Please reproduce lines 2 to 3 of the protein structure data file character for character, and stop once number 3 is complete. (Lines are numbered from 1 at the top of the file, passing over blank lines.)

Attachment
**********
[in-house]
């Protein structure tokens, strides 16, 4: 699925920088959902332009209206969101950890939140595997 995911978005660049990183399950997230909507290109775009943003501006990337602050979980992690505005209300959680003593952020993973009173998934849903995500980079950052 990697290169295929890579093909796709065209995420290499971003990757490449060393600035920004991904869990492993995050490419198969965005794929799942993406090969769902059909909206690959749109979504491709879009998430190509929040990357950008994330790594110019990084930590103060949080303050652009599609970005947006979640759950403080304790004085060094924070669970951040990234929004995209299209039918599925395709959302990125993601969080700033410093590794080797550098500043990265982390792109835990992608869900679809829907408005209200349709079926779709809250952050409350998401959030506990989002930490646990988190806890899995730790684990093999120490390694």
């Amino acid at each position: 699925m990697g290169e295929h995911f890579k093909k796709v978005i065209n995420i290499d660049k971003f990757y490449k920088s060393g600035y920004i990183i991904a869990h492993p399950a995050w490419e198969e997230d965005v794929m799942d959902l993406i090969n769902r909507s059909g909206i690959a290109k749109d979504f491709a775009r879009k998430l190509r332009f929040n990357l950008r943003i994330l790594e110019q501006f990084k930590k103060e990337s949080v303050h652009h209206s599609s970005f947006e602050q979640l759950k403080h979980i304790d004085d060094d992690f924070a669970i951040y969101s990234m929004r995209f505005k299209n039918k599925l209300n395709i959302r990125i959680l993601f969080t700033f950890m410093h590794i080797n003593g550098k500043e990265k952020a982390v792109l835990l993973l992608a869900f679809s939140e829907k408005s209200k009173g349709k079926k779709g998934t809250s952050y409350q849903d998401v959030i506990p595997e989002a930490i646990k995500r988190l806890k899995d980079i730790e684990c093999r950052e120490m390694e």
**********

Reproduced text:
């Protein structure tokens, strides 16, 4: 699925920088959902332009209206969101950890939140595997 995911978005660049990183399950997230909507290109775009943003501006990337602050979980992690505005209300959680003593952020993973009173998934849903995500980079950052 990697290169295929890579093909796709065209995420290499971003990757490449060393600035920004991904869990492993995050490419198969965005794929799942993406090969769902059909909206690959749109979504491709879009998430190509929040990357950008994330790594110019990084930590103060949080303050652009599609970005947006979640759950403080304790004085060094924070669970951040990234929004995209299209039918599925395709959302990125993601969080700033410093590794080797550098500043990265982390792109835990992608869900679809829907408005209200349709079926779709809250952050409350998401959030506990989002930490646990988190806890899995730790684990093999120490390694």
């Amino acid at each position: 699925m990697g290169e295929h995911f890579k093909k796709v978005i065209n995420i290499d660049k971003f990757y490449k920088s060393g600035y920004i990183i991904a869990h492993p399950a995050w490419e198969e997230d965005v794929m799942d959902l993406i090969n769902r909507s059909g909206i690959a290109k749109d979504f491709a775009r879009k998430l190509r332009f929040n990357l950008r943003i994330l790594e110019q501006f990084k930590k103060e990337s949080v303050h652009h209206s599609s970005f947006e602050q979640l759950k403080h979980i304790d004085d060094d992690f924070a669970i951040y969101s990234m929004r995209f505005k299209n039918k599925l209300n395709i959302r990125i959680l993601f969080t700033f950890m410093h590794i080797n003593g550098k500043e990265k952020a982390v792109l835990l993973l992608a869900f679809s939140e829907k408005s209200k009173g349709k079926k779709g998934t809250s952050y409350q849903d998401v959030i506990p595997e989002a930490i646990k995500r988190l806890k899995d980079i730790e684990c093999r950052e120490m390694e």